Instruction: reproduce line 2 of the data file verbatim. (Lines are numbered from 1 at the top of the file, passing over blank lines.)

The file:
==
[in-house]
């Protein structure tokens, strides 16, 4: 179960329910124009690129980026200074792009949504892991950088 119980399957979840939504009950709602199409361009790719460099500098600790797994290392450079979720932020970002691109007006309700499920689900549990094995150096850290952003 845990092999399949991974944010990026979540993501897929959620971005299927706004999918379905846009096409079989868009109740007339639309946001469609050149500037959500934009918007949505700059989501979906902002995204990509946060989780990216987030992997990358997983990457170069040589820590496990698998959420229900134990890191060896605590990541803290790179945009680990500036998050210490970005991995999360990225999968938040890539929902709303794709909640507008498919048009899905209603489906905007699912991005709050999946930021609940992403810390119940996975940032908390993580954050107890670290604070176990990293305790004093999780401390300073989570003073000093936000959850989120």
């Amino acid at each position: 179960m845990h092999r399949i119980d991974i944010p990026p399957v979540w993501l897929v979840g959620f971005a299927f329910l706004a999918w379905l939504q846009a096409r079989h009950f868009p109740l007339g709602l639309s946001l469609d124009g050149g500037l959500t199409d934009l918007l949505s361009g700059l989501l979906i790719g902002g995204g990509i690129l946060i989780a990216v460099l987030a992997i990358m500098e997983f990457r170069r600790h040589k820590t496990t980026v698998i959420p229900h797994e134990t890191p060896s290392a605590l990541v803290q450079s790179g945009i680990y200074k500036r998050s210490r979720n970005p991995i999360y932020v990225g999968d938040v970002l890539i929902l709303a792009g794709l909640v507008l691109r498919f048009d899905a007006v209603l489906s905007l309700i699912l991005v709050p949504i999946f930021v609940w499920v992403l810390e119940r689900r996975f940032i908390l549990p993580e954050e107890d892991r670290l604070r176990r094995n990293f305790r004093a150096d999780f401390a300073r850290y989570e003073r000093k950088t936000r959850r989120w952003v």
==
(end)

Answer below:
């Protein structure tokens, strides 16, 4: 179960329910124009690129980026200074792009949504892991950088 119980399957979840939504009950709602199409361009790719460099500098600790797994290392450079979720932020970002691109007006309700499920689900549990094995150096850290952003 845990092999399949991974944010990026979540993501897929959620971005299927706004999918379905846009096409079989868009109740007339639309946001469609050149500037959500934009918007949505700059989501979906902002995204990509946060989780990216987030992997990358997983990457170069040589820590496990698998959420229900134990890191060896605590990541803290790179945009680990500036998050210490970005991995999360990225999968938040890539929902709303794709909640507008498919048009899905209603489906905007699912991005709050999946930021609940992403810390119940996975940032908390993580954050107890670290604070176990990293305790004093999780401390300073989570003073000093936000959850989120």